It's not about "owning stock", it's about making money. And you can make money by just riding the knife edge and having an intuition about when best to sell, or even waiting for the crash to START and then to start selling. You'll still make money if it was something like Tesla, for example, but you'll sell on the sudden 10% down-dip, rather than wait for it to hit zero.

      It does not need to have anything to do with the stock, the product, what others are buying, the market state, global economy or anything else. It's just a graph to some people, and they buy when the graph is low, sell when the gradient changes against them rapidly.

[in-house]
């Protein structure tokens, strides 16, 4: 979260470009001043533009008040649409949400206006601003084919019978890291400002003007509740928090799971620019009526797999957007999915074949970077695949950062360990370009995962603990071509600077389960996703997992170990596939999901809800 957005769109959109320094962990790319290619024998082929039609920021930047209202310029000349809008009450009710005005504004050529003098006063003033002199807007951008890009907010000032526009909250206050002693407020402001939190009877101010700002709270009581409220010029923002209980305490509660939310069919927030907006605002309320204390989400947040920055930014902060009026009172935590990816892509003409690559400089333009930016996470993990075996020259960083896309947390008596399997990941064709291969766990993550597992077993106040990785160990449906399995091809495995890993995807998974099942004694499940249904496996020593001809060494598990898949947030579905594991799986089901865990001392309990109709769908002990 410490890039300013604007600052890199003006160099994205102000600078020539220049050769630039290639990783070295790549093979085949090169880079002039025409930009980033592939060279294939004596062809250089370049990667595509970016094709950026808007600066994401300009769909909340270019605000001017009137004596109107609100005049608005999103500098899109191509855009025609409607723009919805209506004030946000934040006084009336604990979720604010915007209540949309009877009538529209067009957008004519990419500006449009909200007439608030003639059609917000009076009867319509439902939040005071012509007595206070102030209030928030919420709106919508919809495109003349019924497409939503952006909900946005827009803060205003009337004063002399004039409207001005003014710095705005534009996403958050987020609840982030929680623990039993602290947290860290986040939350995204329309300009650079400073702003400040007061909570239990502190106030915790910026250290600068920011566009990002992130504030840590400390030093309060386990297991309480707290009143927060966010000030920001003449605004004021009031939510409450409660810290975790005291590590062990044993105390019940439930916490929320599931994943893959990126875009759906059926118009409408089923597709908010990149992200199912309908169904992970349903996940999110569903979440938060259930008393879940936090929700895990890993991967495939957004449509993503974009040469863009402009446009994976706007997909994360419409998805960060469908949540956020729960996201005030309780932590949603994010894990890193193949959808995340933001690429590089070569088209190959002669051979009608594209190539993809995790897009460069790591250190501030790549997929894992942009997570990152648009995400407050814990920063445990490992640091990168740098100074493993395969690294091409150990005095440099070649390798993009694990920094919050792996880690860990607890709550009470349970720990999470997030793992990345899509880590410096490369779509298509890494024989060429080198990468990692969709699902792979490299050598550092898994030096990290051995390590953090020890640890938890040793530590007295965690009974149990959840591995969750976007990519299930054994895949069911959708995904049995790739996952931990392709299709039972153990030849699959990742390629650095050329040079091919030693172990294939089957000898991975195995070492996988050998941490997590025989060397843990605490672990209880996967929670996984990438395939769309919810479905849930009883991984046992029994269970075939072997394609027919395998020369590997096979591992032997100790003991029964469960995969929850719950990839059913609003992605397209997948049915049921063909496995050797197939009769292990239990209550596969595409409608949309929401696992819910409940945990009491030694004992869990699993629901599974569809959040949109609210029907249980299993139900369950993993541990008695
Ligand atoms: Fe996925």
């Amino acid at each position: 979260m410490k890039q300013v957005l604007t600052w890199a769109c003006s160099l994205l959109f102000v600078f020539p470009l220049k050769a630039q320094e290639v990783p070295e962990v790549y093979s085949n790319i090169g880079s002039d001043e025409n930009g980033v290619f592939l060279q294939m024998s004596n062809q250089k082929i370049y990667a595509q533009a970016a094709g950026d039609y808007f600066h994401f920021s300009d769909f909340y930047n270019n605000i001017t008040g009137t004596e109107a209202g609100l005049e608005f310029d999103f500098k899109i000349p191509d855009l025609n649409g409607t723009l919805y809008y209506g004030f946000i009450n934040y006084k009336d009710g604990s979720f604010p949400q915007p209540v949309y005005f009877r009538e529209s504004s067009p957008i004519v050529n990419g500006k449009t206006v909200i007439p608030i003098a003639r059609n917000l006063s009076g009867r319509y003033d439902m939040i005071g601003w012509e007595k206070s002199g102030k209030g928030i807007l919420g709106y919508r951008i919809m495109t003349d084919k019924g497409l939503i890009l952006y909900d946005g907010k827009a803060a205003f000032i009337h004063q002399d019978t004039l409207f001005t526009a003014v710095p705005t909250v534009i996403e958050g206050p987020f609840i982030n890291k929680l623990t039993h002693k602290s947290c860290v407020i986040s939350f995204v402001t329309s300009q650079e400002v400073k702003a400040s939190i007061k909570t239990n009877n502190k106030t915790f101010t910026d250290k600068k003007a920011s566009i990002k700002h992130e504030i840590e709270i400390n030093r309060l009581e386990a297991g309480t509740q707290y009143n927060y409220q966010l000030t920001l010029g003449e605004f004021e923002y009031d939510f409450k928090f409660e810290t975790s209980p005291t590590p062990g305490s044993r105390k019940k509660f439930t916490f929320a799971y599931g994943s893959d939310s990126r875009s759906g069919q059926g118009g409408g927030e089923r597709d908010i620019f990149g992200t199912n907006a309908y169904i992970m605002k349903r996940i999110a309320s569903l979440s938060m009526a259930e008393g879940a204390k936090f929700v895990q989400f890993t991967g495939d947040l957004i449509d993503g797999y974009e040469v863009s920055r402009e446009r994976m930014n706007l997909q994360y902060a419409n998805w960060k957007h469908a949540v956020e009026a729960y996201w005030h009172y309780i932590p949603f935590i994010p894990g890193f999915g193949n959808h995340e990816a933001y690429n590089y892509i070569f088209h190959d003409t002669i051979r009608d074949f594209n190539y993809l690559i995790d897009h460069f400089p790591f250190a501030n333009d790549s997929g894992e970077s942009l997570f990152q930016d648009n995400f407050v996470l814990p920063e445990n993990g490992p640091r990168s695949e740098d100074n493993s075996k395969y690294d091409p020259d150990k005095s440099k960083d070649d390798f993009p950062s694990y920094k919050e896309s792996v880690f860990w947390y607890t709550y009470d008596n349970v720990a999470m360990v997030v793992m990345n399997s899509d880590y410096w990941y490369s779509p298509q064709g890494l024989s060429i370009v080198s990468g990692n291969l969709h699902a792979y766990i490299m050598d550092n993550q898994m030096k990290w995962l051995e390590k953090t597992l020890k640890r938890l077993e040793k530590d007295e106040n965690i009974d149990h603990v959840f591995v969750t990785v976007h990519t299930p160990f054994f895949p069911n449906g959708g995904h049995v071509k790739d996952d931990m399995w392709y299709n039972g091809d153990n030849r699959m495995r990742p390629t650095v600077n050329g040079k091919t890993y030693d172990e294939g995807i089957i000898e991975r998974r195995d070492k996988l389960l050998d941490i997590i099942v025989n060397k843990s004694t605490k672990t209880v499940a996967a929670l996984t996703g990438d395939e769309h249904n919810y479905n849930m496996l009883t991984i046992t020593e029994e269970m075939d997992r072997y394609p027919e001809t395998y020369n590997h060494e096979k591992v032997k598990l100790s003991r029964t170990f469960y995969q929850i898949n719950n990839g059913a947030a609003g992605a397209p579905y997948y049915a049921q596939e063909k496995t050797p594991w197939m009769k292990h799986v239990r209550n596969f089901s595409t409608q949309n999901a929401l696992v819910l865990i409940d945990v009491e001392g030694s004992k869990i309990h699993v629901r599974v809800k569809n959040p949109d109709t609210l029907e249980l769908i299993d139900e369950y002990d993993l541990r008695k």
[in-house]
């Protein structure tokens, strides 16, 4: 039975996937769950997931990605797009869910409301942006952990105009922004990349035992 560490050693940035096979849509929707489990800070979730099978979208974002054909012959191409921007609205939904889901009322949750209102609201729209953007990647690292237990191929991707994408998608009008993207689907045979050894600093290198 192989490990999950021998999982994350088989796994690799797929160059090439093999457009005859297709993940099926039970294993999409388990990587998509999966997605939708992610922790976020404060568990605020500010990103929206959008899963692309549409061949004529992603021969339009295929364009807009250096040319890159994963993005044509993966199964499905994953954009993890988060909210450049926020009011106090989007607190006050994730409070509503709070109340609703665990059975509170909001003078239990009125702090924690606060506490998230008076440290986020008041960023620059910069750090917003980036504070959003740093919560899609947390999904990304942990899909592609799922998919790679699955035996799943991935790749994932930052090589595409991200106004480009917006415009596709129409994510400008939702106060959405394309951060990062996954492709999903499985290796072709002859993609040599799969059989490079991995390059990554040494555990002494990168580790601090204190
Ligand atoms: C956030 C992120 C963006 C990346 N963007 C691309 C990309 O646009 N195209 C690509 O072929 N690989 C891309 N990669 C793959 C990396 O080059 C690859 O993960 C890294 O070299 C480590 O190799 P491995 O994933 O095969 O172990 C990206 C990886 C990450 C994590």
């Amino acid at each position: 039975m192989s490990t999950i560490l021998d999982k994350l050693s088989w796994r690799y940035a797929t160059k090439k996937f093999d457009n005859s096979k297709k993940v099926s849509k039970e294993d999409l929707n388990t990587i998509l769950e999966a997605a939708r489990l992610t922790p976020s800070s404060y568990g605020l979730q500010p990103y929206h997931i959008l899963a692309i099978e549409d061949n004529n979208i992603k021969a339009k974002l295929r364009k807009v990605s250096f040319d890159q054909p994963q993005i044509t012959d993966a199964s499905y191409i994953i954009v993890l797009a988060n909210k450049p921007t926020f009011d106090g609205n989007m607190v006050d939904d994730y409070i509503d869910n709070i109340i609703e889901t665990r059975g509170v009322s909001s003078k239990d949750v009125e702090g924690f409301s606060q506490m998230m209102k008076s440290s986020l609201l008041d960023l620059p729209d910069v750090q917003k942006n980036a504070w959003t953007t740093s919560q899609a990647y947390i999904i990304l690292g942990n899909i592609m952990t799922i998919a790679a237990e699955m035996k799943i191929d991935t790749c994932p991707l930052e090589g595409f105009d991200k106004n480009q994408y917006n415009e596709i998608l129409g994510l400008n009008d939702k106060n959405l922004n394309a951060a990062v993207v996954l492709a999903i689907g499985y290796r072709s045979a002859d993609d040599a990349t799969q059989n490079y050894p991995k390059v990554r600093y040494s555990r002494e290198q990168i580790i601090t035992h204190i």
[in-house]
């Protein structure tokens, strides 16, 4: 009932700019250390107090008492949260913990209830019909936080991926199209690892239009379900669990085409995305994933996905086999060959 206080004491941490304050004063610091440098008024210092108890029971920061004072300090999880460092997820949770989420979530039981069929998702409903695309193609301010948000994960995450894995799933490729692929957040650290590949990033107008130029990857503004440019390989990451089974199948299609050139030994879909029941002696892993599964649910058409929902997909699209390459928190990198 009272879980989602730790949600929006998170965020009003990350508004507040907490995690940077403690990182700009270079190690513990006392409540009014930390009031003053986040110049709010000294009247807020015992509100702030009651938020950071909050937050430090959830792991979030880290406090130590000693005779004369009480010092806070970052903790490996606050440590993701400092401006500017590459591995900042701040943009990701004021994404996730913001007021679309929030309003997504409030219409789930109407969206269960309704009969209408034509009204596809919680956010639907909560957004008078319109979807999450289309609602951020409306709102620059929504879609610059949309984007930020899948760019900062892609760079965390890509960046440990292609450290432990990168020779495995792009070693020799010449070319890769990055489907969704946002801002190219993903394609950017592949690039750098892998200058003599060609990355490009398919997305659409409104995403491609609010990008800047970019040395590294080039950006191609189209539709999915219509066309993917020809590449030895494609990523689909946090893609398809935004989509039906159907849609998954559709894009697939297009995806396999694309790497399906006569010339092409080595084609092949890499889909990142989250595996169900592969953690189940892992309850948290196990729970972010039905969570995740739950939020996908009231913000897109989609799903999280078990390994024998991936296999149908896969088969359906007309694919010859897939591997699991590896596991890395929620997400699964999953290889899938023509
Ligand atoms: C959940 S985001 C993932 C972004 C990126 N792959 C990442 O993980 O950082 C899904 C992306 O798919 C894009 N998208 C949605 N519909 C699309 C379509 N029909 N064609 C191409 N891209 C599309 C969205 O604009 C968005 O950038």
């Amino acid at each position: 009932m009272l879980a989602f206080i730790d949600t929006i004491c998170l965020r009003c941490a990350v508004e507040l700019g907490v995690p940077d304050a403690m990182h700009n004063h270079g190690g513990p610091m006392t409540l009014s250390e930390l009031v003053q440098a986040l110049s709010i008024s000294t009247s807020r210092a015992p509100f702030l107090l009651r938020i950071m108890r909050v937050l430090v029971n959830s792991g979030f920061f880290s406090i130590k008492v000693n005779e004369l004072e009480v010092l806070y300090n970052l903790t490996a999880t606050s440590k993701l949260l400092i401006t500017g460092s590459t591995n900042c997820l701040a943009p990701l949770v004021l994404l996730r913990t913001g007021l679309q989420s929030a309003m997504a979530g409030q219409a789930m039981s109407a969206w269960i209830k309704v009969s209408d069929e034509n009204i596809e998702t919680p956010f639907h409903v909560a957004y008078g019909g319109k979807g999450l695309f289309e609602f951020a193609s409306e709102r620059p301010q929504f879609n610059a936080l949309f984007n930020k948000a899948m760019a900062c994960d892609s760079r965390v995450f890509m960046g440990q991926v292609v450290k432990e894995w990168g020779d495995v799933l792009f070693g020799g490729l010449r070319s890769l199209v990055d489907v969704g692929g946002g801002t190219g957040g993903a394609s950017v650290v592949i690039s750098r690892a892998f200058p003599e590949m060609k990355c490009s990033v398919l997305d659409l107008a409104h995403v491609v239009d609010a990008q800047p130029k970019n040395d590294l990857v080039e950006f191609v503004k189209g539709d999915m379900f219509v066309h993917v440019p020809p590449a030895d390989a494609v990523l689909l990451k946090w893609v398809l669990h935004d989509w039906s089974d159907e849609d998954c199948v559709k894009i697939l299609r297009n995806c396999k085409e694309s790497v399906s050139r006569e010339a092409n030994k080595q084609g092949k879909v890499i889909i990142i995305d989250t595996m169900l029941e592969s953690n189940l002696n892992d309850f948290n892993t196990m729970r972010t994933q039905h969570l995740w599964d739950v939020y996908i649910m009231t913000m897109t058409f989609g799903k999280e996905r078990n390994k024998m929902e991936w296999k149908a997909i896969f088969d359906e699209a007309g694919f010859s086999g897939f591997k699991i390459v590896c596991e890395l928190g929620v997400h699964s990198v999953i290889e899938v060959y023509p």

Those kinds of traders literally don't care if Tesla goes bankrupt the day after. Unlike, say, people investing for pension funds, etc. They're just riding the rollercoaster of the graph, making a fortune, and spreading the risk. They probably just have automated sells in the system (which further contributes towards crashes, as has been proved in previous such panic-crashs).

      So long as you're not left holding the hot potato, you'll profit.

  5. Danny 2

    Light relief for our non-British pals

    Woman falls from car on M25 filming Snapchat video

    "It is only by luck she wasn't seriously injured or killed. #nowords"

    I'm just disappointed it wasn't a TikTok video, missed zeitgeist opportunity. I'd offer my opinion on a financial crash (I'm for it) but I've not had a bank account since 2008 so I'm best ignored.

  6. Version 1.0 Silver badge

    Either the US market will collapse or the US will collapse